I once read one of the reports from Igor “Strelkov” Girkin (a leader of separatist movement in the “Donetsk People’s Republic. Girkin is a Russian army veteran earlier involved in the fighting in Chechnya, Transnistria and, reportedly, as volunteer in the Bosnian War on the Serb side – Ed.) that, in any country targeted for an attack, “you have to sow dissatisfaction of every kind possible.” And this is approach is working both in Moldova and in Ukraine today. Pre-term elections here will put all the reforms on hold and bring political paralysis for at least a year. In our case, it will mean collapse. Not long ago, George Soros wrote something quite interesting: The question today is whether the Russian Federation will bring down the European Union or the EU Russia. It’s the same in our confrontation with Moscow: Who will survive? And we have to act the way we did on the Maidan: if we group together and press our knuckles, we’ll make it; if we split up, we will lose. At the time, our forces were completely unequal to Yanukovych’s, yet we won.
Russia’s not exactly in good shape right now: oil prices are way down, the ruble is weak, and the economy is on the verge of collapse. It could all come apart in a flash, just like the Soviet Union did.
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But the collapse of Russia will cause a chain reaction that will affect us as will, right?
The world was terrified that the USSR might collapse. Everybody was saying, “How can this be!? Nukes out of control!” But nothing like that happened and we will survive today, as well. We’ll be fine.
What’s the connection between increased aggression along the frontline and Russia’s determination to force Ukraine to change its Constitution?
It’s definitely intended to scare us, but the Ukrainian army is not the same force that was there two years ago. Russia’s military has not changed in this time, whereas we are at a completely different level now.
How do you see Ukraine establishing control over the state border in the occupied parts of Donbas?
This issue is closely tied to holding elections in the region. According to Minsk, the two are supposed to take place pretty much simultaneously. But even setting a date for the vote is a ridiculous concept right now. It’s not just a technical detail. It’s far more complicated than even controlling the border. Elections mean that the entire democratic process needs to be guaranteed: free speech, freedom of assembly, the safety of voters… How can that possibly be organized when the place is run by gangs and Russian proxies? Elections will only be possible if I or some other Ukrainian politician can freely go to Donetsk and Luhansk to campaign. How can this be ensured today? First, the gangs need to be disarmed, law and order have to be established there, Ukrainian electoral law has to be implemented, and the state border has to be controlled. Only after that will it make sense to talk about elections.
The Anti-Terrorist Operation has gone on for nearly two years now. What about naming and interpreting our military activity there differently at the national level?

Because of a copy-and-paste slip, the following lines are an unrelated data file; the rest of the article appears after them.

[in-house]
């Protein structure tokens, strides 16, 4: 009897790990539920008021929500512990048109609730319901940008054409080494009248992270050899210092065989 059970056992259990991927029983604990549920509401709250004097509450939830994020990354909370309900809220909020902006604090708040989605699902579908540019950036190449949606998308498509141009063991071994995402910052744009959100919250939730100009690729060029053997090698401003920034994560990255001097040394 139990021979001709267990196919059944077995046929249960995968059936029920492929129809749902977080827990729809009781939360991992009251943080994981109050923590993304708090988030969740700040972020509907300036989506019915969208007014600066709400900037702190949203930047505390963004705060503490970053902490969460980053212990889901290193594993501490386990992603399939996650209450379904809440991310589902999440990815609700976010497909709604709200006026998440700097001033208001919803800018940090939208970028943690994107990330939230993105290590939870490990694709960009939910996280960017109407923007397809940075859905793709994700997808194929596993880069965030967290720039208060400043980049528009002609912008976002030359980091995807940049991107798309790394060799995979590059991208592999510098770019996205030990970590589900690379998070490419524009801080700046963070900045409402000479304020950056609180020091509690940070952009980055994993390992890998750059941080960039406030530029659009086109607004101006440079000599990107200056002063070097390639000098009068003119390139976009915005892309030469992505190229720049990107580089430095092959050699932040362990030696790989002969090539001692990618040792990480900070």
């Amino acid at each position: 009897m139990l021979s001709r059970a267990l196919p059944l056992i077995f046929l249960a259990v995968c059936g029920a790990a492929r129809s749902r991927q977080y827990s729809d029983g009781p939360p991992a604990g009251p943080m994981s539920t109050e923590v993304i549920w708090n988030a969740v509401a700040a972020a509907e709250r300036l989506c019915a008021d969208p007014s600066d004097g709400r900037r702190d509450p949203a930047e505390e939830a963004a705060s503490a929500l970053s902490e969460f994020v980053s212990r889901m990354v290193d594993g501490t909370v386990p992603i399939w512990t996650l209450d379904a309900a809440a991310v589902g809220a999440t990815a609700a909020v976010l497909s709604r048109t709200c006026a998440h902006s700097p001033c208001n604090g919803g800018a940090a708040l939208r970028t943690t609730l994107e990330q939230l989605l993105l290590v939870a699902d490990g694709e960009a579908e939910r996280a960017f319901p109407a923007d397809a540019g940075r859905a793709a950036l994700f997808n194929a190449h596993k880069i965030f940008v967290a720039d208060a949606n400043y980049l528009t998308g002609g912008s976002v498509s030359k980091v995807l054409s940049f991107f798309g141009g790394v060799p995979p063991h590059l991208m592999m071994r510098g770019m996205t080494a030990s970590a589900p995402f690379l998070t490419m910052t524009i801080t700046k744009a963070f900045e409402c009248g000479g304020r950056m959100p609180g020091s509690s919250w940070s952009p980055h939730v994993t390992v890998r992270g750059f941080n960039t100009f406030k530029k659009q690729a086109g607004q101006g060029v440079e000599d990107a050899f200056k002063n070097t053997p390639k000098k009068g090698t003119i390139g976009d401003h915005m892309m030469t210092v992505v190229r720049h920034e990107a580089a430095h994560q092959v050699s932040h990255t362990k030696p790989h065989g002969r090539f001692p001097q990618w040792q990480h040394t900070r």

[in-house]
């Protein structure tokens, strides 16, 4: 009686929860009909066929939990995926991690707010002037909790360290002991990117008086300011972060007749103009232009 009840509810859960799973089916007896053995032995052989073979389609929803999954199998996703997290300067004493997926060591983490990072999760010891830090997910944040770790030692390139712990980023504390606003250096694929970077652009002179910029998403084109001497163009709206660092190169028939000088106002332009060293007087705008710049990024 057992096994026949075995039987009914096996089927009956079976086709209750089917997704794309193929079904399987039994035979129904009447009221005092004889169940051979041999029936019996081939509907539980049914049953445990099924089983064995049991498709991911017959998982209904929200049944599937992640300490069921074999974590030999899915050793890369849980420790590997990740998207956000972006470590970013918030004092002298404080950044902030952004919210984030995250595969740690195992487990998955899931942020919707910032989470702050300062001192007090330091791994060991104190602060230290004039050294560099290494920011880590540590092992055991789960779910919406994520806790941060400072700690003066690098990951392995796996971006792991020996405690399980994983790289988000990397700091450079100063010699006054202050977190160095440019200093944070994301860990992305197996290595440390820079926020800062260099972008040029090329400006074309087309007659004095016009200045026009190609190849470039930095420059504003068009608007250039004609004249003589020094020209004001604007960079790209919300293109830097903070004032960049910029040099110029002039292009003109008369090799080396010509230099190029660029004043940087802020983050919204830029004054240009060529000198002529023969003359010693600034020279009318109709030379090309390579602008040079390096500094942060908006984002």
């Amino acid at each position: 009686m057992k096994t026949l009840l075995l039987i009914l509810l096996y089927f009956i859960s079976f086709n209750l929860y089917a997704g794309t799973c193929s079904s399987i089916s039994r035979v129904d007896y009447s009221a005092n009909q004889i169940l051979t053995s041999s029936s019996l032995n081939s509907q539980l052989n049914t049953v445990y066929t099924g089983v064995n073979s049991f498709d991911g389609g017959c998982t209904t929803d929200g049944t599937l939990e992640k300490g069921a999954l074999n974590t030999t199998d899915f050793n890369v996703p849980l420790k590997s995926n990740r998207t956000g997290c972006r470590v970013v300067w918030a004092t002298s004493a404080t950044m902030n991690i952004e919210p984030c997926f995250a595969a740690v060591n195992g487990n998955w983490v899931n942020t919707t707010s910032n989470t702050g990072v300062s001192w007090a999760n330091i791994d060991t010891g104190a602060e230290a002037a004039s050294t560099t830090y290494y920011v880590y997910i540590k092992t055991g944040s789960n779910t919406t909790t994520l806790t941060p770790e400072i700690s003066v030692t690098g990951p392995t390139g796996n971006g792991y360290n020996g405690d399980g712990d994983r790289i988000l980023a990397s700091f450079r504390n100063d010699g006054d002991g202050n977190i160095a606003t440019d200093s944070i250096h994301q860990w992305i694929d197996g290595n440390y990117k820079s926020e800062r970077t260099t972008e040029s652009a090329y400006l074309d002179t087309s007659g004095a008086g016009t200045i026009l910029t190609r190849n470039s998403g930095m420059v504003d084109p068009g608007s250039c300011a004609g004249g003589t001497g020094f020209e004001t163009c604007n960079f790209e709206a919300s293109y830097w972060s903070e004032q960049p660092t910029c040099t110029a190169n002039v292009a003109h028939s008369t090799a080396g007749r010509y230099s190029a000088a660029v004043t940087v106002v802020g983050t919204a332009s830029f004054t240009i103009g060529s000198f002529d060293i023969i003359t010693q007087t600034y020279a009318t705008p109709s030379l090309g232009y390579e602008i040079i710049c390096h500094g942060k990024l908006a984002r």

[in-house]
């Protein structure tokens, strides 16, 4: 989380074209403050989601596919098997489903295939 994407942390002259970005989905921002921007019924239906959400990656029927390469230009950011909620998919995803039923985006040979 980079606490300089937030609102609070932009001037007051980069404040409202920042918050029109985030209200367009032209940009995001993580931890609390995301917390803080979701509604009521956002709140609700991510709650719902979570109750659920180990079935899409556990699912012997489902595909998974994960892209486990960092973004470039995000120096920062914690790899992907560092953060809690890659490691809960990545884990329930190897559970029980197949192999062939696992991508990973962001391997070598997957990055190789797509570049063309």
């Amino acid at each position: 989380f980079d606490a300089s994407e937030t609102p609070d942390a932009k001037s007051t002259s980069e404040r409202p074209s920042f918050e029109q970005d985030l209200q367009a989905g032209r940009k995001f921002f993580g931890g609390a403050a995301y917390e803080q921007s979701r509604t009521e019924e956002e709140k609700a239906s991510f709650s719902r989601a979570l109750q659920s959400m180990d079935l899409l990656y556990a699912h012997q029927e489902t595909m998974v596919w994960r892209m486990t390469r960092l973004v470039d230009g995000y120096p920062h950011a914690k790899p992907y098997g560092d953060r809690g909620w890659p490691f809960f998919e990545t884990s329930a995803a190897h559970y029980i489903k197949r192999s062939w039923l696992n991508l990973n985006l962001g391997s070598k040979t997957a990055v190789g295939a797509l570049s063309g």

Faced with a hybrid war, we were challenged not just to take military action but there was the real threat that the new Ukrainian government would be isolated. Russia had closed its embassy, our government was labeled a junta, its legitimacy questioned, so holding a presidential election was the first task. When a country is in a state of war, this is prohibited. Plus we had to somehow get the army going. The military command was saying, “Yanukovych wanted to throw us at the people, and now you want to do the same. We need some kind of legal status.” So we found the right formulation: an anti-terrorist operation. It allowed us to engage the Armed Forces without at the same time blocking political processes in the country. Later, we had to continue this ATO status because it was time for elections to the Rada.
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After this, the issue of declaring a state of war was raised again. As NSC secretary, I proposed doing just that and prepared all the necessary documents. But the decision was up to the President, who sees the bigger picture, and he thought it better not to declare a state of war. I think that, at this point, this isn’t going to make a difference.
Andriy Parubiy, born in 1971 in Lviv Oblast, got his MA in history at the Lviv Ivan Franko University and PhD in Politics and Sociology at the Lviv Polytechnic University. In 1988, he headed Spadshchyna (Heritage), a nationalist youth organization. Along with Oleh Tyahnybok, he co-founded the Social-National Party of Ukraine that was later renamed Svoboda (Freedom). Mr. Parubiy has been MP in the 6th-8th convocations of the VR. He headed the Maidan Self-Defense. After the Maidan, he was appointed Secretary of the National Security and Defense Council. Since December 2014, Mr. Parubiy has been Vice-Speaker of the VR.
 The anarchist Nestor Makhno led his own insurgent army during the Russian Civil War of 1917-1922, when the Ukrainian state first emerged. His unwillingness to join forces with other Ukrainian independence movements and his alliance with the bolsheviks led to the downfall of both the young Ukrainian state and Makhno himself.
 This 1223 battle between the Rus Principalities and the Mongol Empire led to a defeat for the Slavs because they failed to go in as a united force.